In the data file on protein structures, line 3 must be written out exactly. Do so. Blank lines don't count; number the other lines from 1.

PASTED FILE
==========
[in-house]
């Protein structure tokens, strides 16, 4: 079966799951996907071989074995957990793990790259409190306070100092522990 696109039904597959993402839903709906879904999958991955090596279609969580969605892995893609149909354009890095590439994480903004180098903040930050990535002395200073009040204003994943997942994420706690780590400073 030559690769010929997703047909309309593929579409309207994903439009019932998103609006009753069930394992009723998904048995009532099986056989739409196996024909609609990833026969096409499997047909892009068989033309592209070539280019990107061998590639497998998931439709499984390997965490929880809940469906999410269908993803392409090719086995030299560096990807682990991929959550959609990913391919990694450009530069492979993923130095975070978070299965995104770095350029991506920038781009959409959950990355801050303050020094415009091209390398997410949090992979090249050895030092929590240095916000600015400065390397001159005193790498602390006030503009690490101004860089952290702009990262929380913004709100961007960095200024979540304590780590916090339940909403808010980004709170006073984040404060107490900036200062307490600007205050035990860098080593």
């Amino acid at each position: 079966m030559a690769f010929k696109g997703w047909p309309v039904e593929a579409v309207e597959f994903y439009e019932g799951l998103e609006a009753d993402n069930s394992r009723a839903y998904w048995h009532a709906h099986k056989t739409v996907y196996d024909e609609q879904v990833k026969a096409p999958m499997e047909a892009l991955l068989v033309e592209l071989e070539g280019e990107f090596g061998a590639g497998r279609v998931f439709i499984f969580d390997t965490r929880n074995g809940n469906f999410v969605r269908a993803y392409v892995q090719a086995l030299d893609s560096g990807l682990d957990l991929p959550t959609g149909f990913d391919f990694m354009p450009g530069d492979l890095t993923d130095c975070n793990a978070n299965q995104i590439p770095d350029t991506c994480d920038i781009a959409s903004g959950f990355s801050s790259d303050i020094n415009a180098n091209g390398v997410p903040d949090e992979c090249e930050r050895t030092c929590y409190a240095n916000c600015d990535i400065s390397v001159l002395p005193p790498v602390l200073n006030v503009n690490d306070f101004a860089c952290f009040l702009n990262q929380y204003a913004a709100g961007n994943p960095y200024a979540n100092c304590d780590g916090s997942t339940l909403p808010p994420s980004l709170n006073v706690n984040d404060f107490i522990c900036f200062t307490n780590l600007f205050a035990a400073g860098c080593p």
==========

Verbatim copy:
């Amino acid at each position: 079966m030559a690769f010929k696109g997703w047909p309309v039904e593929a579409v309207e597959f994903y439009e019932g799951l998103e609006a009753d993402n069930s394992r009723a839903y998904w048995h009532a709906h099986k056989t739409v996907y196996d024909e609609q879904v990833k026969a096409p999958m499997e047909a892009l991955l068989v033309e592209l071989e070539g280019e990107f090596g061998a590639g497998r279609v998931f439709i499984f969580d390997t965490r929880n074995g809940n469906f999410v969605r269908a993803y392409v892995q090719a086995l030299d893609s560096g990807l682990d957990l991929p959550t959609g149909f990913d391919f990694m354009p450009g530069d492979l890095t993923d130095c975070n793990a978070n299965q995104i590439p770095d350029t991506c994480d920038i781009a959409s903004g959950f990355s801050s790259d303050i020094n415009a180098n091209g390398v997410p903040d949090e992979c090249e930050r050895t030092c929590y409190a240095n916000c600015d990535i400065s390397v001159l002395p005193p790498v602390l200073n006030v503009n690490d306070f101004a860089c952290f009040l702009n990262q929380y204003a913004a709100g961007n994943p960095y200024a979540n100092c304590d780590g916090s997942t339940l909403p808010p994420s980004l709170n006073v706690n984040d404060f107490i522990c900036f200062t307490n780590l600007f205050a035990a400073g860098c080593p």